Under Proposed ACA Regulations Volunteers Could be “Employees”

The Affordable Care Act (ACA) is aimed at getting tens of millions of uninsured Americans into the health insurance marketplace, and there are a number of ways the law goes about doing that.  One major initiative, the “employer mandate,” requires employers with at least 50 full-time employees (including full-time equivalent employees) to offer health insurance to all employees that work at least 30 hours per week and their dependents.  Employees that work at least 30 hours per week are considered to be full-time employees under the ACA.  When the ACA was signed into law back in 2010, many assumed that an “employee” was someone who was being paid for work, not a volunteer. 

But when the Internal Revenue Service (IRS) issued proposed regulations on the employer mandate earlier this year, the agency defined an “employee” in accordance with the IRS’s “common law standard.” This “common law standard” states that an “employee” is any individual that performs services for a person that has the right to control and direct that individual, regardless of whether or not the individual is being paid.  In other words, under the IRS’s proposed employer mandate regulations, volunteers could be considered “employees” of the fire or EMS agency if that agency has the right to direct and control the manner in which volunteers provide services.  Because of the nature of the services that fire and EMS agencies provide, and their traditional chain of command structure, these agencies generally "direct and control" the activities of their volunteer members, especially when they are engaged in firefighting, training, and other essential activities.  Under the very broad definition of "employee" proposed by the IRS, even time spent on call or in the station waiting for a call could potentially be included in the calculation of "hours worked" by volunteers for determining coverage under the employeer mandate.  If these proposed regulations are finalized without a clear provision that volunteers are expressly not to be considered "employees" under the ACA, added burdens will be placed on all fire and EMS agencies (and other non-profit organizations) that rely on volunteers to provide essential community services.  Of course, rural Americal will be the hardest hit.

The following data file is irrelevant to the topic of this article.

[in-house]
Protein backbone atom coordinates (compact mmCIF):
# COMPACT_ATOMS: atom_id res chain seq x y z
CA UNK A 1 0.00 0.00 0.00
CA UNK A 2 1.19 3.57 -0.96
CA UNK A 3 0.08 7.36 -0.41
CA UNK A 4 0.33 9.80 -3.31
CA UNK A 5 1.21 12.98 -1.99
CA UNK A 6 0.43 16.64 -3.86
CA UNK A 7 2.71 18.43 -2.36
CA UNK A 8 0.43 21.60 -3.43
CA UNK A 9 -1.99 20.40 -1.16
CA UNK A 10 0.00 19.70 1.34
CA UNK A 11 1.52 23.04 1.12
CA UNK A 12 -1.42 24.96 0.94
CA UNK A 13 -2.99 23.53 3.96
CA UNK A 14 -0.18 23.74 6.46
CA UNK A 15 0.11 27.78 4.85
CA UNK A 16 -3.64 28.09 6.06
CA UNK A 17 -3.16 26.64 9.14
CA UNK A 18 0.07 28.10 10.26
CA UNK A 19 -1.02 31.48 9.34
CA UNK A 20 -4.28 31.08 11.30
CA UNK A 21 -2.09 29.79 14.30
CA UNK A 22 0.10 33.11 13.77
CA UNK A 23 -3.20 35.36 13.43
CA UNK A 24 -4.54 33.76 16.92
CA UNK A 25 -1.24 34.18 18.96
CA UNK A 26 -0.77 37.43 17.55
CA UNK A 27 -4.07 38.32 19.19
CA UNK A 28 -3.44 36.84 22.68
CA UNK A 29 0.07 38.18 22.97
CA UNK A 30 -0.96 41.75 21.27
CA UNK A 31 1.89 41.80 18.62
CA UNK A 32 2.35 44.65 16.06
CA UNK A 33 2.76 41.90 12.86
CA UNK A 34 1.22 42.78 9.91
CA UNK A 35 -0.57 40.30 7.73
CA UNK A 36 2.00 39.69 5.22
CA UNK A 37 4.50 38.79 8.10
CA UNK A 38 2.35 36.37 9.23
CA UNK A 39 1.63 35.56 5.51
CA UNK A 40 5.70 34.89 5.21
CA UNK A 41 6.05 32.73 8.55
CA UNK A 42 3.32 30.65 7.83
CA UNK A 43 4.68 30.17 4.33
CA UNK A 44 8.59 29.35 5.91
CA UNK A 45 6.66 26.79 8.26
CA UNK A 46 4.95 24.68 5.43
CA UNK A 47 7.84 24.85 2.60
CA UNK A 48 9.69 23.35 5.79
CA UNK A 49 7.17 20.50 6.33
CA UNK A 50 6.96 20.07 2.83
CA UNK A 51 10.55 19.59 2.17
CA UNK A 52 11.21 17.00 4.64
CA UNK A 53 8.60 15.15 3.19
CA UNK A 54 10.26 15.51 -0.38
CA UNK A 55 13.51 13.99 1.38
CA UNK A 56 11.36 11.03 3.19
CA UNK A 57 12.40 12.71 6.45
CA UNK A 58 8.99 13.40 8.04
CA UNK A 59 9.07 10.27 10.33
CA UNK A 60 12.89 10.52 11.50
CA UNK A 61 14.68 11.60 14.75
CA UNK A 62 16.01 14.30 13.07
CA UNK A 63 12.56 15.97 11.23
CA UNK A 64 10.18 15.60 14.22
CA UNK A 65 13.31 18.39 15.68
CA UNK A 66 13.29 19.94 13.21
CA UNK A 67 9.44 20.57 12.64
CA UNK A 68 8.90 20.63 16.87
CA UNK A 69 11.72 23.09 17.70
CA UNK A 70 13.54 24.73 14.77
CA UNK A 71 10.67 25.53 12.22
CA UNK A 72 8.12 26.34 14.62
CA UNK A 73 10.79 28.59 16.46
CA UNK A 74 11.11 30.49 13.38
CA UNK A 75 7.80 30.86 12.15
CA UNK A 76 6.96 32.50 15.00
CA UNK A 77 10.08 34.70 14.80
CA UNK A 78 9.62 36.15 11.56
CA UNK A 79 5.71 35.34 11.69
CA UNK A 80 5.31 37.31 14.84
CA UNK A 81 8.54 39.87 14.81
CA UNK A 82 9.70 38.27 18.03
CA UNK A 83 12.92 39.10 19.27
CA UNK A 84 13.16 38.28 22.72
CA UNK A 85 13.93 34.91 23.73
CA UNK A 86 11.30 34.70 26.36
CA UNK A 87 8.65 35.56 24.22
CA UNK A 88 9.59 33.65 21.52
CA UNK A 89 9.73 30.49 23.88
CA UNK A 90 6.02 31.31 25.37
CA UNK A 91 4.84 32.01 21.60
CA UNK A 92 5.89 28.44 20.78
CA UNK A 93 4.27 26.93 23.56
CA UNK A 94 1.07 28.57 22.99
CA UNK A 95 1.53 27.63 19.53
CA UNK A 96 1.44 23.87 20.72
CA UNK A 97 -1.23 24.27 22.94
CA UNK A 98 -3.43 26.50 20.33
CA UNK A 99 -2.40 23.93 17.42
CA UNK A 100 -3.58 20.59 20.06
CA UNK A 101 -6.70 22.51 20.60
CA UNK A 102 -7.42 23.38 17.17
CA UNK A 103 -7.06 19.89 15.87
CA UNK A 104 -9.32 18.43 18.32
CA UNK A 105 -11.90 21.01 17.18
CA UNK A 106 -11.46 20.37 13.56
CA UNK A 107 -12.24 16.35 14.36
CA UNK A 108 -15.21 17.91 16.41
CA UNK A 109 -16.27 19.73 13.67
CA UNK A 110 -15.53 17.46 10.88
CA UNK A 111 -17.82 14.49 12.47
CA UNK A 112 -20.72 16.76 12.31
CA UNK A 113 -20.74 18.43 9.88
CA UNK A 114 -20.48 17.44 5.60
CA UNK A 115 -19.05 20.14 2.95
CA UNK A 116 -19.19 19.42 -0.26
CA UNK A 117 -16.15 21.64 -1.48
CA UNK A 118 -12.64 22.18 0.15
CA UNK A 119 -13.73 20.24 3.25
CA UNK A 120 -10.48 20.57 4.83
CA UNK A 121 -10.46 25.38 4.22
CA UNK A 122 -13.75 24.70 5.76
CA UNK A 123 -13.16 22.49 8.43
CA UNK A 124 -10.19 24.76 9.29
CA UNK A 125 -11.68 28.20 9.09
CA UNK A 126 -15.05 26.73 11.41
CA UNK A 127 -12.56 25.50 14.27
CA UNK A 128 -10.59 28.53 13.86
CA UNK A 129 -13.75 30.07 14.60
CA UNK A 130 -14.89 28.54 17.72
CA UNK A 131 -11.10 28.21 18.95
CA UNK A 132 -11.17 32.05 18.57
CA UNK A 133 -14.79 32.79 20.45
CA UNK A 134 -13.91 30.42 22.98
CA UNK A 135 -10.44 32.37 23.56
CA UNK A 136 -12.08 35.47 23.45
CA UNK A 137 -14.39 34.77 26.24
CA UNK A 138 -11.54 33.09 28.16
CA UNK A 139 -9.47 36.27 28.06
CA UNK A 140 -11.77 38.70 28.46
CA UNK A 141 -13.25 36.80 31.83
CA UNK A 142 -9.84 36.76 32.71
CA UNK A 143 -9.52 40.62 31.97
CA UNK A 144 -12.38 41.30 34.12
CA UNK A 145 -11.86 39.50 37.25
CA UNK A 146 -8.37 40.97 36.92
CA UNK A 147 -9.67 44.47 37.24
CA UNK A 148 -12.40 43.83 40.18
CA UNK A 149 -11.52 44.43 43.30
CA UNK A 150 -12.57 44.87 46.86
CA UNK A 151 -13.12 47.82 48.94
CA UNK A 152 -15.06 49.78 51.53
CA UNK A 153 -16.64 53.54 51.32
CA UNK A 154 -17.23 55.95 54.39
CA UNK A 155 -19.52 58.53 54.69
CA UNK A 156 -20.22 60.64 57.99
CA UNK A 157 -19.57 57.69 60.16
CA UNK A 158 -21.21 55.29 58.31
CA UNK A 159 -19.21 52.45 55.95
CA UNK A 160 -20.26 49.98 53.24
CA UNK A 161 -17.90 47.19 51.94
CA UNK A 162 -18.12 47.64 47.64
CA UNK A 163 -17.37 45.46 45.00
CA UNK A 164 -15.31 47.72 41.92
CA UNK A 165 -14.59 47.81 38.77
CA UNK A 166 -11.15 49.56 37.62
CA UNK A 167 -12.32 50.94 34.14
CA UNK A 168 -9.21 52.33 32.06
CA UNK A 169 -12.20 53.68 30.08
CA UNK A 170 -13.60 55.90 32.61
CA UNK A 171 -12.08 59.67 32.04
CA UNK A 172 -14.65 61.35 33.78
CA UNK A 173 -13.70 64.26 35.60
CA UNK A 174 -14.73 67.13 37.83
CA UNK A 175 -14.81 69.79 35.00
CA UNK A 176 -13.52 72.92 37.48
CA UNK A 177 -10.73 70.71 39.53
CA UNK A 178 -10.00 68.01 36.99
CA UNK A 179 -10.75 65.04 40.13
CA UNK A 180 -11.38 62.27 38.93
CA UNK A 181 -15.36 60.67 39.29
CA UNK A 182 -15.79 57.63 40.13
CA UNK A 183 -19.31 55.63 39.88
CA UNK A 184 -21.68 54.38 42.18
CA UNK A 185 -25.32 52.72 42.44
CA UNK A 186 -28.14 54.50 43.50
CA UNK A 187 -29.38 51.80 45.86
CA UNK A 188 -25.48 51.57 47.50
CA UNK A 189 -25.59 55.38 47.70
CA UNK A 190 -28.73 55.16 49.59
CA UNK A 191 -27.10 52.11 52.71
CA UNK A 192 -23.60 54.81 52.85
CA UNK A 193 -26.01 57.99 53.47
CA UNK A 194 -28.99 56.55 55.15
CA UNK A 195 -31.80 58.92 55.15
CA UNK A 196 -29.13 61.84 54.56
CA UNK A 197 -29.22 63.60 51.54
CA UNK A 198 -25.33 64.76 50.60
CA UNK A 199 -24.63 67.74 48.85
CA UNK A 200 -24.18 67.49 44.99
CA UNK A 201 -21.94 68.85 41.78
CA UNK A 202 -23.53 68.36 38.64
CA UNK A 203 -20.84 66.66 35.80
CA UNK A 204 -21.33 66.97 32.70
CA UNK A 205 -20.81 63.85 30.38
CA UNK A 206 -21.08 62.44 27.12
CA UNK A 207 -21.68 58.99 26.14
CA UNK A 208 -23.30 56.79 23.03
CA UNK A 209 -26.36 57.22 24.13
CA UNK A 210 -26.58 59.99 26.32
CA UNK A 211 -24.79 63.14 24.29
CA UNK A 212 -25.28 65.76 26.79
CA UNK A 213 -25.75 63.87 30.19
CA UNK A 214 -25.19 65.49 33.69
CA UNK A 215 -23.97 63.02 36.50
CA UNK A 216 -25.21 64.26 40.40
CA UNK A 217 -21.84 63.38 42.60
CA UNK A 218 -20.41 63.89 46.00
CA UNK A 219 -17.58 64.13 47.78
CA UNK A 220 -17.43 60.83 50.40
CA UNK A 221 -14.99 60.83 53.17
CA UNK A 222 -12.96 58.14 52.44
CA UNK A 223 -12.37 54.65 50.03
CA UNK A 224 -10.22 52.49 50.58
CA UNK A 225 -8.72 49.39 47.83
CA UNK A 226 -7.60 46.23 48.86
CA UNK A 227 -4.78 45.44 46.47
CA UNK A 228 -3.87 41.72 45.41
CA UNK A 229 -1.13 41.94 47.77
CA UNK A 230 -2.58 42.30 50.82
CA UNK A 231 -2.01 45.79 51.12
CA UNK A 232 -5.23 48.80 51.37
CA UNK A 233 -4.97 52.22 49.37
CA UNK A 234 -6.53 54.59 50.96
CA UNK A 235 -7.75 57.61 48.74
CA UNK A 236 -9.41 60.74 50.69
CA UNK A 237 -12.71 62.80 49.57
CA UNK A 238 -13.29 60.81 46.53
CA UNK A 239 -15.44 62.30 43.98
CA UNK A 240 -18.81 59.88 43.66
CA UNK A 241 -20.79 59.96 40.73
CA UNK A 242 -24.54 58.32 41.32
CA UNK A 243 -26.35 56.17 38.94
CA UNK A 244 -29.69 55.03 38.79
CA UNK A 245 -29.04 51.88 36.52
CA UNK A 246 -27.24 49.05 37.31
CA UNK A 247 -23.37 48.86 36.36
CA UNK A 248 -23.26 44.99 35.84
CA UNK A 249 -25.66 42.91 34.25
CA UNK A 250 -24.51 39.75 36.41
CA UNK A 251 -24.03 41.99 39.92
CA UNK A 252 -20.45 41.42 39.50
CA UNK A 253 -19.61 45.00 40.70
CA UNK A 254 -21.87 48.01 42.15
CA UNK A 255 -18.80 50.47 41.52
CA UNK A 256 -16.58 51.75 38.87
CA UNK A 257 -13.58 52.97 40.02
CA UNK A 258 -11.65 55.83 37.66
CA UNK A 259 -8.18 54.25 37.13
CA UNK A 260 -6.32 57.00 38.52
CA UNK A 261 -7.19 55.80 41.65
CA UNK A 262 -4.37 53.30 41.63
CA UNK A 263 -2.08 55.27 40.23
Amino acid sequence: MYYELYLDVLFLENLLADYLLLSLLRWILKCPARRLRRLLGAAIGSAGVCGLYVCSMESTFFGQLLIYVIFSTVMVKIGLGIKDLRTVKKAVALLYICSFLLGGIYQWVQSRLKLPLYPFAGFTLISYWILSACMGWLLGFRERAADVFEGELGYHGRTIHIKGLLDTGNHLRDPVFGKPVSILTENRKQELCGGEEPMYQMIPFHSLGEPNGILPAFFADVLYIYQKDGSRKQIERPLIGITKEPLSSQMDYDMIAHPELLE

So, under the proposed regulations, it is possible that any volunteer at a fire or EMS agency could be considered to be an “employee” under the ACA.  That means that volunteers may have to be included in the calculation for determining whether the employer has the requisite 50 employees in order to be covered by the mandate.  It also means that agencies may have to provide health insurance to any volunteer who works at least 30 hours per week because that volunteer might be considered a full-time employee under the law.  This could pose a huge and perhaps insurmountable burden on volunteer agencies across the United States. 

Agencies such as the International Association of Fire Chiefs (IAFC) and the National Volunteer Fire Council (NVFC) have raised this issue with the IRS, asking the IRS to exempt volunteers from being considered “employees” under the employer mandate.  You can read a letter from the NVFC by clicking HERE.  United States Representative Lou Barletta (R-PA) also sent a letter to the IRS asking Acting Commissioner Werfel to clarify whether volunteer EMS providers and firefighters are considered to be employees under the employer mandate. Receiving no immediate response, Senator Mark Warner (D-VA) and Representative Lou Barletta (R-PA) introduced the Protecting Volunteer Firefighters and Emergency Responders Act (H.R. 3685 and S. 1798) on December 10, 2013. The legislation aims to ensure that emergency services volunteers will not counted as full-time employees under the employer mandate. 

PWW is tracking these bills and the latest developments on this and other ACA-related issues.  The IRS is also set to issue final regulations on the employer mandate, and we will be monitoring the progress of those regulations.  If you want to get the inside track on what’s going on with healthcare reform and what opportunities are available to your agency, register for abc3 this spring and be a step ahead.